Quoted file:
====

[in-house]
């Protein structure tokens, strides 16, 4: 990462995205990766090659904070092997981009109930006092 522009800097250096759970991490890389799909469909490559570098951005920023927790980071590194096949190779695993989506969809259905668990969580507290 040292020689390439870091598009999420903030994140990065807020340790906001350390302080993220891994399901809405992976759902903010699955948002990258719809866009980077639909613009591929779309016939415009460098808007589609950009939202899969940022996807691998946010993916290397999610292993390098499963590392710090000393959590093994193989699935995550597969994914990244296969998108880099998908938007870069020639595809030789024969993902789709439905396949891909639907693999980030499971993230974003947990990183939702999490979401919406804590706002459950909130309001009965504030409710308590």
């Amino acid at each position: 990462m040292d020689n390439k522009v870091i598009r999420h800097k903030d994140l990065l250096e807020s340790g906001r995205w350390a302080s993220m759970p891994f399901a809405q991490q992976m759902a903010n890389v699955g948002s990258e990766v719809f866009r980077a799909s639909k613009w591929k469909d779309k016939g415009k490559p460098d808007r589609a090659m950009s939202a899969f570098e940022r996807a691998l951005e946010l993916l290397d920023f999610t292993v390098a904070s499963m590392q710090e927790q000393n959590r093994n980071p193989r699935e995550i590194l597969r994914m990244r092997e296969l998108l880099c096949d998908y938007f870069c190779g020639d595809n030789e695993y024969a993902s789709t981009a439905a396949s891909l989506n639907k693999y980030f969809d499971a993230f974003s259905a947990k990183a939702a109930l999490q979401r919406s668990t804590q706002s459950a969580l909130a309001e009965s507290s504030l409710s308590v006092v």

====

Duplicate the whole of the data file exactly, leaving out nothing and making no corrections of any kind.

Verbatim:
[in-house]
């Protein structure tokens, strides 16, 4: 990462995205990766090659904070092997981009109930006092 522009800097250096759970991490890389799909469909490559570098951005920023927790980071590194096949190779695993989506969809259905668990969580507290 040292020689390439870091598009999420903030994140990065807020340790906001350390302080993220891994399901809405992976759902903010699955948002990258719809866009980077639909613009591929779309016939415009460098808007589609950009939202899969940022996807691998946010993916290397999610292993390098499963590392710090000393959590093994193989699935995550597969994914990244296969998108880099998908938007870069020639595809030789024969993902789709439905396949891909639907693999980030499971993230974003947990990183939702999490979401919406804590706002459950909130309001009965504030409710308590």
């Amino acid at each position: 990462m040292d020689n390439k522009v870091i598009r999420h800097k903030d994140l990065l250096e807020s340790g906001r995205w350390a302080s993220m759970p891994f399901a809405q991490q992976m759902a903010n890389v699955g948002s990258e990766v719809f866009r980077a799909s639909k613009w591929k469909d779309k016939g415009k490559p460098d808007r589609a090659m950009s939202a899969f570098e940022r996807a691998l951005e946010l993916l290397d920023f999610t292993v390098a904070s499963m590392q710090e927790q000393n959590r093994n980071p193989r699935e995550i590194l597969r994914m990244r092997e296969l998108l880099c096949d998908y938007f870069c190779g020639d595809n030789e695993y024969a993902s789709t981009a439905a396949s891909l989506n639907k693999y980030f969809d499971a993230f974003s259905a947990k990183a939702a109930l999490q979401r919406s668990t804590q706002s459950a969580l909130a309001e009965s507290s504030l409710s308590v006092v």